SportsProf

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Friday, December 16, 2016

The Wake Forest Football Scandal

Alum becomes assistant coach.  Head coach gets fired.  New head coach doesn't want assistant coach on his staff.  Assistant coach becomes a member of the school's broadcast team.  A good job if one wants to a) stay in Winston-Salem, b) work for his alma mater and c) stay in football so that perhaps he can get another coaching job somewhere some day.

All that makes sense.  Alums don't have some divine right to have a permanent job in some capacity at their alma mater, no matter how much they loved their experience as students.  Football coaching is a meritocracy, to wit:  if you coach for a winner therefore you are a winner and therefore you will continue to be a desired member of a staff.  Conversely, if you coach for a losing team, no matter how good of a coach you might be, well, your job security isn't the same and your desirability on the assistant coaching job market will not be what you want it to be.  It's pretty much that simple.  Sure, you might have been in the wrong job in the wrong place at the wrong time and get resurrected quickly at an equivalent position, especially if you have a mentor who has a need, but that doesn't always happen.  Sometimes, you have to take a step sideways or backward to map out a new path forward.

The Tommy Elrod story started that way.  He was a co-offensive coordinator under the prior head coach and the new guy didn't want him on his staff.  There could have been a lot of reasons, but all that matters is that the new coach should be entitled to hire whomever he wants.  And the new coach, Dave Clawson, did just that.  And Elrod ended up in the broadcast booth. 

And that's when a screw seemingly went loose in Elrod.  I don't need to link to the many stories, but the gist is this -- for some reason, Elrod, who had significant access to the Wake program, took it upon himself on multiple occasions, apparently, to pass along plays to Wake's opponents.  Former players speculated on ESPN that he did this for money; Mike Greenberg wondered aloud whether payments were involved.  What's clear is that if this happened, it's a Benedict Arnold-level treasonous offense in the world of football.  You just do not do that.  That clearly crosses the ethical line if not the legal one.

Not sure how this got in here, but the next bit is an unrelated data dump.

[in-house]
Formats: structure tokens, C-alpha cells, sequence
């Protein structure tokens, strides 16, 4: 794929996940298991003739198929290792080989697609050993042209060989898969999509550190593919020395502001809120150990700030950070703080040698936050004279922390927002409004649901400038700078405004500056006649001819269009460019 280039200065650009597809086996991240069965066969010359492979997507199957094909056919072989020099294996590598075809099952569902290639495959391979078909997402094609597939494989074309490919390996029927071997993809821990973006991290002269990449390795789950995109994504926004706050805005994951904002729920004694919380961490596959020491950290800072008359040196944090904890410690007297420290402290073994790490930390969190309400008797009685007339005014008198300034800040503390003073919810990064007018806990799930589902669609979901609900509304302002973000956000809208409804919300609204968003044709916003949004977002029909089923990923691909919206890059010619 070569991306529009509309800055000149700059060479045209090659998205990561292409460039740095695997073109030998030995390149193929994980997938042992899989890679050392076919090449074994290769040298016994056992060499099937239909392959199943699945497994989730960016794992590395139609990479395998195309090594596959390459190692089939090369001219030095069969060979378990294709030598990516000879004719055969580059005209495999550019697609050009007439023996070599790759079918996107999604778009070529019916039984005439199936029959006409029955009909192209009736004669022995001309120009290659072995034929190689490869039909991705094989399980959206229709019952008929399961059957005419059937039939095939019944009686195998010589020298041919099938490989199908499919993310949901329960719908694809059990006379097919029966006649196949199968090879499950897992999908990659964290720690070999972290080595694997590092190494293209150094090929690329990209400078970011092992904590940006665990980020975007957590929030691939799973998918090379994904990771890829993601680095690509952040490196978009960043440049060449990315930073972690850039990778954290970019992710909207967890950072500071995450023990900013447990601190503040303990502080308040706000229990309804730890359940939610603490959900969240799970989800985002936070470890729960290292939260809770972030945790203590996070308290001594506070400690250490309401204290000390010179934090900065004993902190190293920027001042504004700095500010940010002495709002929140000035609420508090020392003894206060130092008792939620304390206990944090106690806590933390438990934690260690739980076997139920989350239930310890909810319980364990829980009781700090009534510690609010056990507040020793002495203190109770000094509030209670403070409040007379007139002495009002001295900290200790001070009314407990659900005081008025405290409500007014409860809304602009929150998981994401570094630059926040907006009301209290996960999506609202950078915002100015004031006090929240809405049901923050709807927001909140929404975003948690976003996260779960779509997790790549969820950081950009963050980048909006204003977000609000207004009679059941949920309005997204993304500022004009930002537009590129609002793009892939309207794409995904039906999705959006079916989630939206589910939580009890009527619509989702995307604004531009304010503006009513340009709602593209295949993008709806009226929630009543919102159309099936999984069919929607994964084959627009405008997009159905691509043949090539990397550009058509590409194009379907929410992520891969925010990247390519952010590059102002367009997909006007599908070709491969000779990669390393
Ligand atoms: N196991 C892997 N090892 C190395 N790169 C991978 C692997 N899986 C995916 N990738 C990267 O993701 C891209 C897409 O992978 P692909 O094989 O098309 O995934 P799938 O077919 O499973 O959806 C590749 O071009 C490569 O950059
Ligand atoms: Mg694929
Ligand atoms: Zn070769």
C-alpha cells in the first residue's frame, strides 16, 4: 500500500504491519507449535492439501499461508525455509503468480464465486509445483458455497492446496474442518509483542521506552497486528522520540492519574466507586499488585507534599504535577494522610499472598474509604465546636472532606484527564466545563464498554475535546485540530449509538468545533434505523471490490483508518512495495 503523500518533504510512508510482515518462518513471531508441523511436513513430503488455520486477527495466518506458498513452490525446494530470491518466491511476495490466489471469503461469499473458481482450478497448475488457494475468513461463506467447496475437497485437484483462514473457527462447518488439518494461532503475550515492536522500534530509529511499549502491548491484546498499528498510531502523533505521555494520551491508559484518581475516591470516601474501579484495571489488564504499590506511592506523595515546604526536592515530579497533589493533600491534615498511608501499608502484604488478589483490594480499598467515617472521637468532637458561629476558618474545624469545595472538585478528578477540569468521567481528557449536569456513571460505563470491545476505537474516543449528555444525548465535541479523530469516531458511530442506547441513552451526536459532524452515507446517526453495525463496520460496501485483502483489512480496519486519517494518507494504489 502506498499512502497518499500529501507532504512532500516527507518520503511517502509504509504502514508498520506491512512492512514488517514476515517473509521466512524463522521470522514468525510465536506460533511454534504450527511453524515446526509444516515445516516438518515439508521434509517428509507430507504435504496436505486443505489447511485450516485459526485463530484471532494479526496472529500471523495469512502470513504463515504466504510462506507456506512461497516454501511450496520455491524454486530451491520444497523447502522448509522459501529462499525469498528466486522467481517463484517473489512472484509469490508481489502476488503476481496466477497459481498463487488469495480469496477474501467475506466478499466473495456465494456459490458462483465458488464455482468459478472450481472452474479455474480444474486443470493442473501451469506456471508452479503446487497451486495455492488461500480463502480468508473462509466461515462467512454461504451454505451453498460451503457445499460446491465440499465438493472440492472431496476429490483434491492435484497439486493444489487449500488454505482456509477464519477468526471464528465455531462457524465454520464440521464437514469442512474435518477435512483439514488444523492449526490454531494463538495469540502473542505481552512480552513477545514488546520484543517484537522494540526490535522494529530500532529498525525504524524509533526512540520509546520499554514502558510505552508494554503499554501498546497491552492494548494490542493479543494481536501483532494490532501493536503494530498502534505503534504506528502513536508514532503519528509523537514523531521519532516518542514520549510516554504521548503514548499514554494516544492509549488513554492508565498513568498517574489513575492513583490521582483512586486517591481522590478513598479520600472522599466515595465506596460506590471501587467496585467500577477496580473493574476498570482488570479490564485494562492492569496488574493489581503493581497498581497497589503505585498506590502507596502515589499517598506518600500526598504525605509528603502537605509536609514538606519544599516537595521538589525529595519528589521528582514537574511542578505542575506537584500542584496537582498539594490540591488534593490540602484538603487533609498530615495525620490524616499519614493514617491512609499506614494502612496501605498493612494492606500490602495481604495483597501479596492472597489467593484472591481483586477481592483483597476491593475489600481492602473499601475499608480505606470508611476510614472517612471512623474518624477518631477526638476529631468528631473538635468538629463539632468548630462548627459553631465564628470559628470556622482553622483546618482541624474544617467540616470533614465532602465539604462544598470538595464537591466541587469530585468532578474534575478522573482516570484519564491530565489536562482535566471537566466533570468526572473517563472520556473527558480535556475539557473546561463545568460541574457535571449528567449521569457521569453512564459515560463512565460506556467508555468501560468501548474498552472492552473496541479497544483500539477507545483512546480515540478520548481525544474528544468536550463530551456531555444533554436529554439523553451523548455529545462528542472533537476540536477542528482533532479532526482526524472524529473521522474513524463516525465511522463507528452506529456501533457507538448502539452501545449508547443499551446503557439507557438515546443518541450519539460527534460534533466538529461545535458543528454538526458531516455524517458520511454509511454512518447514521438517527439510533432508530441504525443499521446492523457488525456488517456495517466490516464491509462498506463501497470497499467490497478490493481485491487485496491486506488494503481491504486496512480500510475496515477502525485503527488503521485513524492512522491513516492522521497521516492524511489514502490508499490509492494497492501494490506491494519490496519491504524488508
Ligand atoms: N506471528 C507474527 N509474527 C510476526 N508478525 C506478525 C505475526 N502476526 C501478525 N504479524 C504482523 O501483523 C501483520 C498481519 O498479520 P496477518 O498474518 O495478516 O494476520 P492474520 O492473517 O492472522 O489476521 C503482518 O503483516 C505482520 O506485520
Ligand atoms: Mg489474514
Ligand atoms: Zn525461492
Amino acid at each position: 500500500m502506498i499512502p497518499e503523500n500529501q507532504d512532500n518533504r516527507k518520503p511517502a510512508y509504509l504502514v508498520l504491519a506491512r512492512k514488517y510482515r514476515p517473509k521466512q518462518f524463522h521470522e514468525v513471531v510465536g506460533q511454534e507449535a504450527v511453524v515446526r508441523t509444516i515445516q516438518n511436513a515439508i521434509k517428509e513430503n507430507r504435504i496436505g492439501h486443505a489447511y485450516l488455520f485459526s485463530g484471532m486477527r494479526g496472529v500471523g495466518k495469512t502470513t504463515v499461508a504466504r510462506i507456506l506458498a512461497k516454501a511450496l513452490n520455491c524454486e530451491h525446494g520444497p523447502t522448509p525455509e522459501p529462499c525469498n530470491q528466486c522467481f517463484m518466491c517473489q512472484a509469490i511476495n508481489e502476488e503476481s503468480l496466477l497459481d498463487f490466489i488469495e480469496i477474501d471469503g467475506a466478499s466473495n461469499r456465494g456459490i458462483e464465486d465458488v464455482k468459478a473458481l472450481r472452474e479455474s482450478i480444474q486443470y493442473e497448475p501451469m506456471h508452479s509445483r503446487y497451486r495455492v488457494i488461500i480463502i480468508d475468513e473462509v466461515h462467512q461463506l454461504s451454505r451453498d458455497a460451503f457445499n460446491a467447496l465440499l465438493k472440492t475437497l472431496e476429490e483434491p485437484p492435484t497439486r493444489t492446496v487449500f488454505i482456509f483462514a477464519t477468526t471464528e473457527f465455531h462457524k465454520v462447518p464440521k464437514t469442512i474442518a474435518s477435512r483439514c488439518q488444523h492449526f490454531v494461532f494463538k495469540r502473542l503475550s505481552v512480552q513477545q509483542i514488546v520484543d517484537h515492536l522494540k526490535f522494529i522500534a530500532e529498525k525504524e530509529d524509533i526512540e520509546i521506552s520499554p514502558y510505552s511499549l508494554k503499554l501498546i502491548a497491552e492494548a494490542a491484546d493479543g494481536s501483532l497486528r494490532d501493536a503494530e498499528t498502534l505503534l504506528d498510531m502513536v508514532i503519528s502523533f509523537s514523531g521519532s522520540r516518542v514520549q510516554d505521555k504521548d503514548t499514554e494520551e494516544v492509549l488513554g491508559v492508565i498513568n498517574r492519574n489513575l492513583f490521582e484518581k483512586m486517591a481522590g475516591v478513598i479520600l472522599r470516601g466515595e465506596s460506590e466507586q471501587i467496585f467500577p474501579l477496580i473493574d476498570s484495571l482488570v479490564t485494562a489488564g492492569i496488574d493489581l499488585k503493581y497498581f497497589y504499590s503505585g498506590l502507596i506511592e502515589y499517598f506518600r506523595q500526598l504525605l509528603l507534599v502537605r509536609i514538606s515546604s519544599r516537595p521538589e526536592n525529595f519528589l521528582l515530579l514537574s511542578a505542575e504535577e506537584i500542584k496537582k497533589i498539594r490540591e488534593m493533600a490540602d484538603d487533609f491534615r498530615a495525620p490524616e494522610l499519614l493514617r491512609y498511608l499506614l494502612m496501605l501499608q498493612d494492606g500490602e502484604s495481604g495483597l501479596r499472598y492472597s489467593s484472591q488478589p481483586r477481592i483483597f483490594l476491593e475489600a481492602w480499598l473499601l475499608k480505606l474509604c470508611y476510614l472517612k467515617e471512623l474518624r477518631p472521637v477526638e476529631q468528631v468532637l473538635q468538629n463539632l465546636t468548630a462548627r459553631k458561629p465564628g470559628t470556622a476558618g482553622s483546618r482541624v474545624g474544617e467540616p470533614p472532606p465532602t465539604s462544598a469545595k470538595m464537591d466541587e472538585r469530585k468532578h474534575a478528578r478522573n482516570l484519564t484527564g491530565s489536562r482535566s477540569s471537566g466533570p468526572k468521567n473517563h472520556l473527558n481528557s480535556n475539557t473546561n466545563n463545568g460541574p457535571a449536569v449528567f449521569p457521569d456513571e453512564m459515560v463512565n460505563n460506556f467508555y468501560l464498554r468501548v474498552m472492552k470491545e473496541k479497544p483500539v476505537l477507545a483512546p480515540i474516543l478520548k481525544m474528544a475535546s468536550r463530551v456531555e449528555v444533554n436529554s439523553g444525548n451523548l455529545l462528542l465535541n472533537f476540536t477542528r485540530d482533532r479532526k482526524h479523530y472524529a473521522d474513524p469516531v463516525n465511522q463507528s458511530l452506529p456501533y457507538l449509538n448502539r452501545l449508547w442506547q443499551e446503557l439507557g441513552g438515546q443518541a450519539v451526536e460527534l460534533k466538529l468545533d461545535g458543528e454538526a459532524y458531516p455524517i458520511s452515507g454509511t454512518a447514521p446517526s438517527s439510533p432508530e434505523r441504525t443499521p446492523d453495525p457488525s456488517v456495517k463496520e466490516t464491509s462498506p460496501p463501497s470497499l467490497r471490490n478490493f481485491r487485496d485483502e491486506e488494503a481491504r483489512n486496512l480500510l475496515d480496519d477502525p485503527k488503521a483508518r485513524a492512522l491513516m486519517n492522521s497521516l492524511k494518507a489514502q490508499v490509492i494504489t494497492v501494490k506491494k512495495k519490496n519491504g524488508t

The scrutiny right now is on Elrod, but what about the teams that might have taken the Wake plays and done something with them?  What is the accountability for that?  The culpability.  What Elrod did clearly was wrong, but I'd submit that if investigations uncover that other programs willingly took and used the plays that Elrod shared with them to their advantage, then everyone involved in the taking of the secrets should be held accountable.  What should they have done?  Simply said, "not interested" and walked away.  Better yet, they might have called Coach Clawson and told him that this was going on.

What should the consequences be for those programs and people involved?  That's not for me to decide.  My guess is that facts and circumstances will decide the punishment, which could involve termination or suspensions and fines.  This seems to be an unusual and rare situation, but it also must be one that must not be tolerated.

The story is sad, pathetic and hard to believe.  I can understand that Elrod might have felt disappointment and frustration.  And it could have been the case that he didn't like the way he was spoken to.  Perhaps he felt ignored, dismissed, condescended to, or avoided or something else.  Even if he wasn't treated the way he wanted to be, his remedy for the situation was extreme. 

And for that he will need to find work far away from his alma mater and outside the game of football.

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